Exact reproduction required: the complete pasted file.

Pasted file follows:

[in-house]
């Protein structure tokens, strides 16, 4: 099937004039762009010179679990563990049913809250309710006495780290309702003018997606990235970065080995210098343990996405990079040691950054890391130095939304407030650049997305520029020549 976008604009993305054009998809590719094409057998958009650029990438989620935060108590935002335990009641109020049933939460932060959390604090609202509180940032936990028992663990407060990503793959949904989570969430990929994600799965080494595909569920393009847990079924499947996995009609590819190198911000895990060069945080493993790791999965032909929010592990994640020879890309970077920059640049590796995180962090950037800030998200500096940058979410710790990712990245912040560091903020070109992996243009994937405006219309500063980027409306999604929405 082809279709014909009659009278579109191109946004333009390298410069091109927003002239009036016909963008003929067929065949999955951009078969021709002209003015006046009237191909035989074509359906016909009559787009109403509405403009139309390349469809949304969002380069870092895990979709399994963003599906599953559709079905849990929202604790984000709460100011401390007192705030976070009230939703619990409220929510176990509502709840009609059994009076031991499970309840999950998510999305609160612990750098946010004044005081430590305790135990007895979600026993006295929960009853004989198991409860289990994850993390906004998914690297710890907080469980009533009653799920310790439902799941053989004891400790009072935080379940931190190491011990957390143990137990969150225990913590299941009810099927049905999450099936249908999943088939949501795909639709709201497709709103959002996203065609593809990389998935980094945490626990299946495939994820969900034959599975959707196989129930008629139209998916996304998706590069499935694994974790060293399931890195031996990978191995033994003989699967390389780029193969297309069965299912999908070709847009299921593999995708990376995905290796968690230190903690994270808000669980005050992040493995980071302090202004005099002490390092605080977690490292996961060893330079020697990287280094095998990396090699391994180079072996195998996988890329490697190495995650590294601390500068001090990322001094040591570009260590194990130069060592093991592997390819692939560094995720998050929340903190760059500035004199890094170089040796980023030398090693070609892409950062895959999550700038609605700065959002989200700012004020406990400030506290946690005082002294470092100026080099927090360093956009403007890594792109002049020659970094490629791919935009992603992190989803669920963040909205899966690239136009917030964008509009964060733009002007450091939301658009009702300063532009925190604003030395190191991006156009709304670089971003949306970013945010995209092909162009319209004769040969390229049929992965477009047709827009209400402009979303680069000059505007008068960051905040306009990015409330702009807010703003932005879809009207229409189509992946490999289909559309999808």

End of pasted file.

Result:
[in-house]
């Protein structure tokens, strides 16, 4: 099937004039762009010179679990563990049913809250309710006495780290309702003018997606990235970065080995210098343990996405990079040691950054890391130095939304407030650049997305520029020549 976008604009993305054009998809590719094409057998958009650029990438989620935060108590935002335990009641109020049933939460932060959390604090609202509180940032936990028992663990407060990503793959949904989570969430990929994600799965080494595909569920393009847990079924499947996995009609590819190198911000895990060069945080493993790791999965032909929010592990994640020879890309970077920059640049590796995180962090950037800030998200500096940058979410710790990712990245912040560091903020070109992996243009994937405006219309500063980027409306999604929405 082809279709014909009659009278579109191109946004333009390298410069091109927003002239009036016909963008003929067929065949999955951009078969021709002209003015006046009237191909035989074509359906016909009559787009109403509405403009139309390349469809949304969002380069870092895990979709399994963003599906599953559709079905849990929202604790984000709460100011401390007192705030976070009230939703619990409220929510176990509502709840009609059994009076031991499970309840999950998510999305609160612990750098946010004044005081430590305790135990007895979600026993006295929960009853004989198991409860289990994850993390906004998914690297710890907080469980009533009653799920310790439902799941053989004891400790009072935080379940931190190491011990957390143990137990969150225990913590299941009810099927049905999450099936249908999943088939949501795909639709709201497709709103959002996203065609593809990389998935980094945490626990299946495939994820969900034959599975959707196989129930008629139209998916996304998706590069499935694994974790060293399931890195031996990978191995033994003989699967390389780029193969297309069965299912999908070709847009299921593999995708990376995905290796968690230190903690994270808000669980005050992040493995980071302090202004005099002490390092605080977690490292996961060893330079020697990287280094095998990396090699391994180079072996195998996988890329490697190495995650590294601390500068001090990322001094040591570009260590194990130069060592093991592997390819692939560094995720998050929340903190760059500035004199890094170089040796980023030398090693070609892409950062895959999550700038609605700065959002989200700012004020406990400030506290946690005082002294470092100026080099927090360093956009403007890594792109002049020659970094490629791919935009992603992190989803669920963040909205899966690239136009917030964008509009964060733009002007450091939301658009009702300063532009925190604003030395190191991006156009709304670089971003949306970013945010995209092909162009319209004769040969390229049929992965477009047709827009209400402009979303680069000059505007008068960051905040306009990015409330702009807010703003932005879809009207229409189509992946490999289909559309999808």